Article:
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Two censured by ICMA

Monday, August 12, 2019   (0 Comments)
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The Executive Board of the International City/County Management Association (ICMA) recently voted to publicly censure Wanda Greene, former county manager in Buncombe County, and Amanda Stone, her successor as county manager. The Executive Board also barred Greene and Stone from future membership in ICMA. Publicly censuring and permanently barring a member is the most severe sanction available to the Executive Board.

Greene pled guilty to two counts of federal program fraud, one count of making and subscribing a federal tax return, and one count of receipt of kickbacks and bribes. Greene also entered into a financial settlement with Buncombe County agreeing to pay $750,000 so that the County could recover funds related to her personal use of county credit cards, unauthorized purchase of whole life insurance policies for herself and other employees, a $240,000 employee retention benefit she received before her retirement that was not properly approved, and benefits that accrued to her and others from a County vendor involved in a kick-back scheme.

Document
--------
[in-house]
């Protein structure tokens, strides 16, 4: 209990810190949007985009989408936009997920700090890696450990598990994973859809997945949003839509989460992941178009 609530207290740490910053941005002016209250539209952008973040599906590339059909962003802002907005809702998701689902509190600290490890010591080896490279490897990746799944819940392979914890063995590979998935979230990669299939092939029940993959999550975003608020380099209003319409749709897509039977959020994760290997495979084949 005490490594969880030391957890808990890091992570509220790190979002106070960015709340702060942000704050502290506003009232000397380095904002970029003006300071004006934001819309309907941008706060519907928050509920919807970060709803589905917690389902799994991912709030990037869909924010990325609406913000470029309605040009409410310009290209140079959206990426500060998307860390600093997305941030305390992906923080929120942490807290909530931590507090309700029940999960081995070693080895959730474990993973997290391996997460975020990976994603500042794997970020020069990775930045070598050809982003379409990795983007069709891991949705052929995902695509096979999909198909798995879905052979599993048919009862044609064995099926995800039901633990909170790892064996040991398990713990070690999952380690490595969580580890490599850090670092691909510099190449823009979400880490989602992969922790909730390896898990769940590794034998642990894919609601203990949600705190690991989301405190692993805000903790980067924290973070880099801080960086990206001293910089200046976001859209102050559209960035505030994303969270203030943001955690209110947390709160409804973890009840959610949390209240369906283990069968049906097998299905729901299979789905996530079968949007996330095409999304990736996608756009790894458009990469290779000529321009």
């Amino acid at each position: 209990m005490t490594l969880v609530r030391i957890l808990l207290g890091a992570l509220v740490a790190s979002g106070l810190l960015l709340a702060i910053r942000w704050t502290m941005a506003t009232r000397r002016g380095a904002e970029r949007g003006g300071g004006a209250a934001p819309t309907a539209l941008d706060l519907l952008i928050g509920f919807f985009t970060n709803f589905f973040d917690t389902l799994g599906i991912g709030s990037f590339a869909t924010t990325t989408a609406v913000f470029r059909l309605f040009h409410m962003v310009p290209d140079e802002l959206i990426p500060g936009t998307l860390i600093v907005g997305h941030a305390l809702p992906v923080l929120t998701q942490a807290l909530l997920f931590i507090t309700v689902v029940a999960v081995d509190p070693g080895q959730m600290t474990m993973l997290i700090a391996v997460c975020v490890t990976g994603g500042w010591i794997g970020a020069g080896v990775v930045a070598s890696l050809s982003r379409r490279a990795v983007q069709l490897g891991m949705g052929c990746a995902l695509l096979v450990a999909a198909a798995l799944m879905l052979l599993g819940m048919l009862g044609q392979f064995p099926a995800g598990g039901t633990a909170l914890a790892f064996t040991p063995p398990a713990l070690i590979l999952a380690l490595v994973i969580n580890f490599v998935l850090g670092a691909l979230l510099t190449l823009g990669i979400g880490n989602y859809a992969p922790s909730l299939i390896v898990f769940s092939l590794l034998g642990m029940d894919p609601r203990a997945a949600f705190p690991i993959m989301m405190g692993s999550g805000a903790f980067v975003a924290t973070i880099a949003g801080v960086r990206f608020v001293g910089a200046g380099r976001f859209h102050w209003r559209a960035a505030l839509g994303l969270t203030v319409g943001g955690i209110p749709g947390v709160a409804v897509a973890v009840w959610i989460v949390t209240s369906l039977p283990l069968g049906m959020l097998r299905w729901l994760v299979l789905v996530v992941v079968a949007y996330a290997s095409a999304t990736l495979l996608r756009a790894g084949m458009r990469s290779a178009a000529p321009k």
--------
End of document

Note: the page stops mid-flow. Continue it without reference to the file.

The Executive Board determined Greene’s conduct violated Tenets 2, 3, 4, 9, 11 and 12 of the ICMA Code of Ethics, as well as the law and county policies. These Tenets pertain to a member’s ethical obligation to uphold the public trust, maintain public confidence in their position and the profession, serve the best interests of the people, improve the image of public service, handle all personnel matters on the basis of merit, and not leverage their position for personal gain.

Stone pled guilty to a federal conspiracy charge for her involvement in a bribery and kickback scheme as a result of her conduct with a county contractor that began while she was serving as the assistant county manager. The Executive Board found Stone’s conduct violated Tenets 2, 3, and 12 of the ICMA Code of Ethics, as well as the law and county policies.

Any member who appears to have violated the Code of Ethics is investigated in a peer-review process by the Committee on Professional Conduct and violators are subject to an array of sanctions including private and public censure; membership suspension; and/or membership bar or expulsion.